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MIT Engineers Develop a Robot that Grows Like a Plant

Image courtesy of D'Arbeloff Lab YouTube Channel

Image courtesy of D'Arbeloff Lab YouTube Channel

A new robot that "grows" like a plant can make navigating around engines blocks and areas difficult for current tools to reach easier in the future.

Roboticists at MIT have developed a robot that’s supposed to grow like a plant. The machine features appendages that can twist and turn in any configuration and lift heavy loads at the same time.

Thanks to advancements in robotics, we now have automated machines shuttling heavy objects around in factories. While these robots navigate conveniently across open layouts, the machines often have a hard time performing in narrow spaces.

As a result, tasks such as snaking through a car’s engine to unscrew an oil cap are challenging for the current machines. But that’s about to change.

Inspired by the way plants grow, the engineers at MIT developed a robot with an extendable chain-like appendage that’s both rigid and flexible. As such, not only can the attachment reach into corners and lift heavy loads, but it can also retract when necessary to suit other tasks.

So, how does the robot work?

Developing a Growing Robot to Address the Last One-Foot Problem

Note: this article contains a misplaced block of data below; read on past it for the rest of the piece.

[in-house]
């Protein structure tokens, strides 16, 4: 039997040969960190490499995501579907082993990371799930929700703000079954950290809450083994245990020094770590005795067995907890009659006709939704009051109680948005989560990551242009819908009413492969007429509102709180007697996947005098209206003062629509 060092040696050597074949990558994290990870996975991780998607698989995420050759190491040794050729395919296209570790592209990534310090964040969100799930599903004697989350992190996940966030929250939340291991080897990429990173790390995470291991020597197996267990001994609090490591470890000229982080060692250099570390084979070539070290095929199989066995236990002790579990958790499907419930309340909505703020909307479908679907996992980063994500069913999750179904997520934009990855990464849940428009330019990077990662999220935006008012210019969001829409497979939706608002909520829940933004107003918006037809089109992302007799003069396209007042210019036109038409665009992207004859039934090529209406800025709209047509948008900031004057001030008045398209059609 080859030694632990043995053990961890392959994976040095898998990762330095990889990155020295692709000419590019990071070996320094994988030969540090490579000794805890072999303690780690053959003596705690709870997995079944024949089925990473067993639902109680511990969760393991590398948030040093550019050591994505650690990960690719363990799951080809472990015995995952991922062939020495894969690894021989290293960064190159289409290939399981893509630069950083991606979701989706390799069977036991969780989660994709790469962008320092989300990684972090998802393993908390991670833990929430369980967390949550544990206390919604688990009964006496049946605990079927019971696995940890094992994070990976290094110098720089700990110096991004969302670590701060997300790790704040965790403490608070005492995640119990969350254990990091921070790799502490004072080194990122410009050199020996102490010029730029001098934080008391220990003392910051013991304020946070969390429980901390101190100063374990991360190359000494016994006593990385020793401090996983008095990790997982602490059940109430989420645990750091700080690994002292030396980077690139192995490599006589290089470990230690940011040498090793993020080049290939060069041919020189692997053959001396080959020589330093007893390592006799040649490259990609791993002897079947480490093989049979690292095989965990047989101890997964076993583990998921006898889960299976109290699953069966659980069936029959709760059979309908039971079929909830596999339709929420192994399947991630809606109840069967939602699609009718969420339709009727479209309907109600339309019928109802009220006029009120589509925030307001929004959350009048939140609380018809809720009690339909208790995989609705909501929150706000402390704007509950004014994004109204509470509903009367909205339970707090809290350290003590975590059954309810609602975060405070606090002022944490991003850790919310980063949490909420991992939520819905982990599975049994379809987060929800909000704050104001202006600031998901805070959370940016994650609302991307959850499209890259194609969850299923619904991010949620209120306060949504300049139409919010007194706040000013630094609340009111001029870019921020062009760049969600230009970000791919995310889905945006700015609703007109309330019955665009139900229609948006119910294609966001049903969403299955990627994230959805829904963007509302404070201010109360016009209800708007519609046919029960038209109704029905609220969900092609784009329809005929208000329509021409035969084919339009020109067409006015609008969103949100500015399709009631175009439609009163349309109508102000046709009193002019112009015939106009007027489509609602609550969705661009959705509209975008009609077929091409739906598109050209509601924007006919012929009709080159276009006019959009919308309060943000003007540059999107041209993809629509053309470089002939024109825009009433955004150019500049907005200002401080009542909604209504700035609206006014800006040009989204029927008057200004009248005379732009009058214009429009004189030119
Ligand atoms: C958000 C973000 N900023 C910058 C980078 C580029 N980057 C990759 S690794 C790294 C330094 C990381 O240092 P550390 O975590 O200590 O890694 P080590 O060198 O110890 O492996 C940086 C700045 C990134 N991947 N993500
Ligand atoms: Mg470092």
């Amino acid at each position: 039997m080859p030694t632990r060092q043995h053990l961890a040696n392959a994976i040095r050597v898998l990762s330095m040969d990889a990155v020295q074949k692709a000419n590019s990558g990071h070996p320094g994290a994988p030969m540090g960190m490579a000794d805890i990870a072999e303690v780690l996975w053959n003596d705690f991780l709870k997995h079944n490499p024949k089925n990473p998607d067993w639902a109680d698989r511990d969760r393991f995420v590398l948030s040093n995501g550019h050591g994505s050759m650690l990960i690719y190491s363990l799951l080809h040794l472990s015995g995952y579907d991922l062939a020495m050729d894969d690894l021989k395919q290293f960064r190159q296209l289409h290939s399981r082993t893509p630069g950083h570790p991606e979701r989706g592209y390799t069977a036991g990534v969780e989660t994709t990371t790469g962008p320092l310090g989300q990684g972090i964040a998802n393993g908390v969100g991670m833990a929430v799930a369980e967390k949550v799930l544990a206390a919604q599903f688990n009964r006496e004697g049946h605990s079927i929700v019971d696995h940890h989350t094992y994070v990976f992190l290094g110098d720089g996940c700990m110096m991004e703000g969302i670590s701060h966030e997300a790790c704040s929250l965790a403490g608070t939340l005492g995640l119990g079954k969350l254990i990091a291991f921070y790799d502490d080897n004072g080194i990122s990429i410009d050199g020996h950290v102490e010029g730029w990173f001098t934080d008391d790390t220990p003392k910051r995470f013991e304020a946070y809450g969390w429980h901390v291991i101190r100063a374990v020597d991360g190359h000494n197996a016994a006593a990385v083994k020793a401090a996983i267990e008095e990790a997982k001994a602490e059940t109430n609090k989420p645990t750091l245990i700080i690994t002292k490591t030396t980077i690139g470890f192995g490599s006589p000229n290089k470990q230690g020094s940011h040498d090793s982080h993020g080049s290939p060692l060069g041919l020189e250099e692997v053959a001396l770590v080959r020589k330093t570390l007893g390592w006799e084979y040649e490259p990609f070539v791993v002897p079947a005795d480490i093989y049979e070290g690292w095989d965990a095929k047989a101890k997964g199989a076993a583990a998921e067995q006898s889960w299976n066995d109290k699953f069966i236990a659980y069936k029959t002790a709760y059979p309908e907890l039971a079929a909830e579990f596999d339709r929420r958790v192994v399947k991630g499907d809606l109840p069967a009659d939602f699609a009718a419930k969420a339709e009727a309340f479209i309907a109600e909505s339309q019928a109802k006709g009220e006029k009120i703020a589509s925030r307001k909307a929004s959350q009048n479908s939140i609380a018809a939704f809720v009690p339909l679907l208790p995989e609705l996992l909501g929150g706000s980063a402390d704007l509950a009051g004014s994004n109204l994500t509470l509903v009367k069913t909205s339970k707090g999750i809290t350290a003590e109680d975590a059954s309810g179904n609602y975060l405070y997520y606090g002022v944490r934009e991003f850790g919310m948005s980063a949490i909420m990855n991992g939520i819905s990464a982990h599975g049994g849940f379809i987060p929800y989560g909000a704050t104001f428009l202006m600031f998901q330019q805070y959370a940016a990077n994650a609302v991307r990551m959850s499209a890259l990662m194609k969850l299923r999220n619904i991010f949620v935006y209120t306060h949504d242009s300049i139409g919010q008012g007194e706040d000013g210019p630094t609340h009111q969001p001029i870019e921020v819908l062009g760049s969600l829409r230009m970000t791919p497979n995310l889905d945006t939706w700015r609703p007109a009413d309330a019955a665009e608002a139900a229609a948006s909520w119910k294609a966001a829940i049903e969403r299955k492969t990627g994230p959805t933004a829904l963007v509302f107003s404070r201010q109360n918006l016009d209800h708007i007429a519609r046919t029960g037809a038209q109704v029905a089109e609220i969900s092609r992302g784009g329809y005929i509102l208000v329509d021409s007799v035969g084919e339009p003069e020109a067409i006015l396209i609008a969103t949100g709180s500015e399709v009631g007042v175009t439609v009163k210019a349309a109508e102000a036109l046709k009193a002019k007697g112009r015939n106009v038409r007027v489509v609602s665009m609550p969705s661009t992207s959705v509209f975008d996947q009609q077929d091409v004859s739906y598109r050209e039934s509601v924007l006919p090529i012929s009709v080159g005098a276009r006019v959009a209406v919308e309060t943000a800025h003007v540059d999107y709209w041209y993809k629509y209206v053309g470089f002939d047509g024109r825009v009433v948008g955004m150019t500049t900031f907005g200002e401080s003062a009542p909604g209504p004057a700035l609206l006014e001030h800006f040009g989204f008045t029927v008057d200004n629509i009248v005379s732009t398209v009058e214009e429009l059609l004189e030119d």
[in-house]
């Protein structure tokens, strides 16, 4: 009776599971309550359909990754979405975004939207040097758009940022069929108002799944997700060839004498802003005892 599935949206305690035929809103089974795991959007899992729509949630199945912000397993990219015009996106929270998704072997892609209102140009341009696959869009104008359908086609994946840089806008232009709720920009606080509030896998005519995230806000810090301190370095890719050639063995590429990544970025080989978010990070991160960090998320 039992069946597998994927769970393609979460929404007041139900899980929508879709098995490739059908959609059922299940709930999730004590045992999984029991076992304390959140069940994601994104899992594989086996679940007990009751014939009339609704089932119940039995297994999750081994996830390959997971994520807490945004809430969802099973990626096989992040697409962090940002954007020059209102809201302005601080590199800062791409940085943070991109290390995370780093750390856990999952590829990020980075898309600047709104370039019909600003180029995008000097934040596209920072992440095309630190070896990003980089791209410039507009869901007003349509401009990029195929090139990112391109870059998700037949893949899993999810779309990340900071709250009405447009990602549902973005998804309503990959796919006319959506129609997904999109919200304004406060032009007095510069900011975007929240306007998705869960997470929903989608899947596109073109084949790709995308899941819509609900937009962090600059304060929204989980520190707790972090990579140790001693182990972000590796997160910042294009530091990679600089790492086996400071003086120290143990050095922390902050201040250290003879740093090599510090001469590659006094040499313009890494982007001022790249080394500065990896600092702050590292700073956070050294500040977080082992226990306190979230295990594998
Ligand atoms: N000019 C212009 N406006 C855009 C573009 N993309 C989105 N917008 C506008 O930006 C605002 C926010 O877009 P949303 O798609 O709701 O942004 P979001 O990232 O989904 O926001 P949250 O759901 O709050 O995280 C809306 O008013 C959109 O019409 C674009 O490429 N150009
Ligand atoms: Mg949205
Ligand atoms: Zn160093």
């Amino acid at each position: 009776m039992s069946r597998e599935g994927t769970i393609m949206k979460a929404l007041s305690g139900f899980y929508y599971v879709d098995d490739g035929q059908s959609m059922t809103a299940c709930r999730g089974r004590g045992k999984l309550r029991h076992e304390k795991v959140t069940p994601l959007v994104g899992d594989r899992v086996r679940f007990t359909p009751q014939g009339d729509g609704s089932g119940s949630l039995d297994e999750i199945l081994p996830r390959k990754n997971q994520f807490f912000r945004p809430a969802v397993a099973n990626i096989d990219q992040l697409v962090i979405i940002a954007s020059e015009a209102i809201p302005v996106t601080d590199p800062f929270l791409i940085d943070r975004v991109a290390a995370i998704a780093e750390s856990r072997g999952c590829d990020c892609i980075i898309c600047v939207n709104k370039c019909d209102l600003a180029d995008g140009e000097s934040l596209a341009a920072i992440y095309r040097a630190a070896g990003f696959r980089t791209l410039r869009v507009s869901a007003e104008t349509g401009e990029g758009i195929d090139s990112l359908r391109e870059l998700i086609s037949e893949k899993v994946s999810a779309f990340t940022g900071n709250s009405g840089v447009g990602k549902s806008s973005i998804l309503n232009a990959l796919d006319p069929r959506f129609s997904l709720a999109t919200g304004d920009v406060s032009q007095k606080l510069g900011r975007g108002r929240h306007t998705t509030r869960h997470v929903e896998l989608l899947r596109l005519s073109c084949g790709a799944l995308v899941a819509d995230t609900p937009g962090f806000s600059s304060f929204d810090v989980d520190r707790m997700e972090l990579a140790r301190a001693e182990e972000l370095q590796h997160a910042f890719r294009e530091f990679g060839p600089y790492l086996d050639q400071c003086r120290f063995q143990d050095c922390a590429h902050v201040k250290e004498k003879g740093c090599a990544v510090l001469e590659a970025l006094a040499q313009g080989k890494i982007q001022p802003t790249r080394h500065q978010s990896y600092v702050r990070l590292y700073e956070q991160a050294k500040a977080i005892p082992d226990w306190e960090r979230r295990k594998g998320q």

The researchers developed the robot to address the “last one-foot problem” –  an engineering term that refers to the last foot of a robot’s exploratory mission.

It essentially means that the last step of a task is the most important one. Although a robot may have traveled a vast distance, the journey is meaningless if the robot cannot execute its mission on arrival.

In a statement, professor of mechanical engineering at MIT, Harry Asada, said:

“Think about changing the oil in your car. After you open the engine roof, you have to be flexible enough to make sharp turns, left and right, to get to the oil filter, and then you have to be strong enough to twist the oil filter cap to remove it.”

To address this issue, the MIT team designed a box and fitted it with a system of gears and motors. It also included a bendy sequence of 3D printed plastic units that are interlocked in a bicycle chain manner.

That way, the chain could lock and curve in different ways to enable a wide range of motion. In a test, the MIT team got the robot to turn around an obstacle as it grew out of its base.

Read More: Researchers Invent Soft Robotic Device With Neurological Functions

Previous attempts to solve the last one-foot problem involved using soft, expanding balloon-like materials. However, the soft materials could not support useful tools like cameras, grippers, and other sensors.

With the flexible MIT growing robot, researchers now have a machine that’s sturdy and flexible enough to perform various tasks.

According to MIT graduate student Emily Kamienski:

“The space under the hood is relatively open, but it’s that last bit where you have to navigate around an engine block or something to get to the oil filter, that a fixed arm wouldn’t be able to navigate around. This robot could do something like that.”

Read More: MIT Team Develops Visual Navigation Tech For Delivery Robots

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Sumbo Bello

Sumbo Bello is a creative writer who enjoys creating data-driven content for news sites. In his spare time, he plays basketball and listens to Coldplay.

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